By Simon Woodhead
We’re noticing a worrying trend in UK telecoms that is evidenced by a rise in what we call tickets about ‘weird shit’.
The days of a tax-payer funded monopoly are behind us – no, honestly they are, you and I just misunderstand articles like this – but in some way I miss them. That is surprising when I spend a good proportion of my time dealing with attitudes and behaviours that haven’t moved on, but there was one really good aspect to it. Back then you could pick up the phone, dial a number, and get consistent behaviour.
Back then, we had a state monopoly in BT and a single competitive operator in Cable & Wireless. Kingston Communications were there too for those who lived in Hull! The majority of call traffic would be on-net and where those operators did interconnect, they did so under standards that were so strict as to almost be a barrier to entry. BT had their own special variation of ISUP (the layer of the SS7 stack relevant here) but that was generally in use for all SS7 interconnects in the UK. Things worked and the consumer had consistency; they just paid a small fortune for it.
Enter de-regulation, the creation of Oftel (now Ofcom), and the market was opened up to new entrants, including later on upstarts like us. But, SS7 remained the primary means of interconnect and UK ISUP was the agreed standard. In fact, SS7 remains the only protocol in a Regulated Interconnect, but that is a separate topic we’ve mentioned before. Furthermore, TDM networks were big, expensive and hard to operate so tended to be centrally managed.
Enter SIP which, like SS7 and pretty much all internet protocols, is an agreed standard defined in multiple RFCs. Like SS7 it is a standard that presents many many options and variables to ensure maximum compatibility. However, we lack an agreed implementation standard, the equivalent of UK ISUP.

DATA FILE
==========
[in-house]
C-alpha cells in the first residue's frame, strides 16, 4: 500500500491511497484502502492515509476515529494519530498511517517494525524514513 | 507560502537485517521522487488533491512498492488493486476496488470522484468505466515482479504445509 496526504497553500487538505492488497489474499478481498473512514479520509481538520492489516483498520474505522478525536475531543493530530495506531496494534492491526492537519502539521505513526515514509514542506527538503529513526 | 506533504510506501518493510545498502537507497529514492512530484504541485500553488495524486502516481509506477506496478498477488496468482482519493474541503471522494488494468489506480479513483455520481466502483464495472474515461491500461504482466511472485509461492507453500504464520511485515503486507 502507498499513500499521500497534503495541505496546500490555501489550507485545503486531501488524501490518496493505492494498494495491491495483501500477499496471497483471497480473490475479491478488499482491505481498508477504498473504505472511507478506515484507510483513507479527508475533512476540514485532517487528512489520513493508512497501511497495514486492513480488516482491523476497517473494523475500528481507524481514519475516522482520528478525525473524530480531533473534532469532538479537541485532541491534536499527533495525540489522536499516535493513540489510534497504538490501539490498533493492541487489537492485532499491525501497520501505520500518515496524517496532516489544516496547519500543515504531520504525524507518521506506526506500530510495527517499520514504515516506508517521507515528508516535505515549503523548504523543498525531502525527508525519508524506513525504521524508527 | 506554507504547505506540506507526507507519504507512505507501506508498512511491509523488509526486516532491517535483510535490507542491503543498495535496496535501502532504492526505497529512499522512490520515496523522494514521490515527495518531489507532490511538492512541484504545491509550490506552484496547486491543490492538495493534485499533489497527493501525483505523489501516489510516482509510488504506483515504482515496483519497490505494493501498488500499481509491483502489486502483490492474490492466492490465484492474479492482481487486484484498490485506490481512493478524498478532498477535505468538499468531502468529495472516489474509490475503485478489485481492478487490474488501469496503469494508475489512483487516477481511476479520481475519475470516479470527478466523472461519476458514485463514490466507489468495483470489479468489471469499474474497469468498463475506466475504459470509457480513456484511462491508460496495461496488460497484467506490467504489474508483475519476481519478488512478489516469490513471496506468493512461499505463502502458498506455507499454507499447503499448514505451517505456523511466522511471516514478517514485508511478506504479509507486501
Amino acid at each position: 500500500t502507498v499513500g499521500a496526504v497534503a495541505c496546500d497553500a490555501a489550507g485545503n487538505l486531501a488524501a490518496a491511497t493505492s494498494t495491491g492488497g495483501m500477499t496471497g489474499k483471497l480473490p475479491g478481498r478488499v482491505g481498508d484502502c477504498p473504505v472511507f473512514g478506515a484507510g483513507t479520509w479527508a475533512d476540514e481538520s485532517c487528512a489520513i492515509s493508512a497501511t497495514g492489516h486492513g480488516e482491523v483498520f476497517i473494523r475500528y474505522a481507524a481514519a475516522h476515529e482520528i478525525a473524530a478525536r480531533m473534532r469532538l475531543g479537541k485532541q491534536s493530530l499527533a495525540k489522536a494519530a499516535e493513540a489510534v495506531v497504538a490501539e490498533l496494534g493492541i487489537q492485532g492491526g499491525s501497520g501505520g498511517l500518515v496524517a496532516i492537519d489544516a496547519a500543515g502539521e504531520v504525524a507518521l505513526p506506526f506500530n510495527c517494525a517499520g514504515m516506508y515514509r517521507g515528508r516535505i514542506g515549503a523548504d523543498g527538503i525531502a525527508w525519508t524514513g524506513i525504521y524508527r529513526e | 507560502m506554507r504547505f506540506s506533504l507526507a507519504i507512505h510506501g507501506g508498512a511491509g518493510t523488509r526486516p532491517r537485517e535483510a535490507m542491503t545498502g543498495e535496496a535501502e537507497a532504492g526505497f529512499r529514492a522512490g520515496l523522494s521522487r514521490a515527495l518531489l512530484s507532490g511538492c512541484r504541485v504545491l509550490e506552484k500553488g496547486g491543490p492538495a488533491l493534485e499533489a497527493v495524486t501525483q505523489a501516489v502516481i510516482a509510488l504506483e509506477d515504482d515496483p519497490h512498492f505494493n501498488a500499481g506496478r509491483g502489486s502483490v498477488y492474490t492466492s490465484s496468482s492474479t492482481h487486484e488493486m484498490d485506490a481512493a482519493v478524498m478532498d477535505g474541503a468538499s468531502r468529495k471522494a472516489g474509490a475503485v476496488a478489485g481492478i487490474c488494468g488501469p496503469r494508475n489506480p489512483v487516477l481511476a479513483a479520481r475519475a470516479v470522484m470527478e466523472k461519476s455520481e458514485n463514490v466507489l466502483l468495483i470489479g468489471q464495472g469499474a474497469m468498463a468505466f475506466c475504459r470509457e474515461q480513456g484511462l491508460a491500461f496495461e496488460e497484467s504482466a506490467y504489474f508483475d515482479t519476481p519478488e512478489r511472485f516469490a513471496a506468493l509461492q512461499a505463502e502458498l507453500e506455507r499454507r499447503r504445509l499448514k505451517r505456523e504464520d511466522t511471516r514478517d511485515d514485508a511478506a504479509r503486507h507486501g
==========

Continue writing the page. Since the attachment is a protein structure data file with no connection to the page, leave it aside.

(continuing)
To add to the complexity, any SIP platform that 100% adheres to the RFCs simply will not work in the real world, because equipment vendors and developers have interpreted things slightly differently and have a tendency to say one thing in the signalling, for example, and do something different in the media. Curiously similar to some of our competitors!
Those big operators with expensive TDM networks discovered the allure of magic boxes; or may even have been invited to the Secret Club. They strapped magic boxes around the edge of their network. It was really easy to order a magic box and have some helpful consultancy to install it and tick whatever options that particular engineer thought helpful.
But it was ok, because those boxes were around the edge of a TDM network which was itself conforming to UK ISUP or, even if via the Secret Club, TDM was somewhere in the path of that call. It acted as a mediator to an agreed standard and all was still good.
Fast forward a few years and we’re now reaching a tipping point. It is a tipping point where a reasonable proportion of traffic is transited SIP end-to-end, via a series of magic boxes. Peculiarities of our broken porting system, the decentralisation of control, and the ability for different silos within the same organisation to have its own magic boxes facing other people mean there’s sometimes craziness in the routing. That craziness is transparent when everything works but when it doesn’t, it is quite unreal.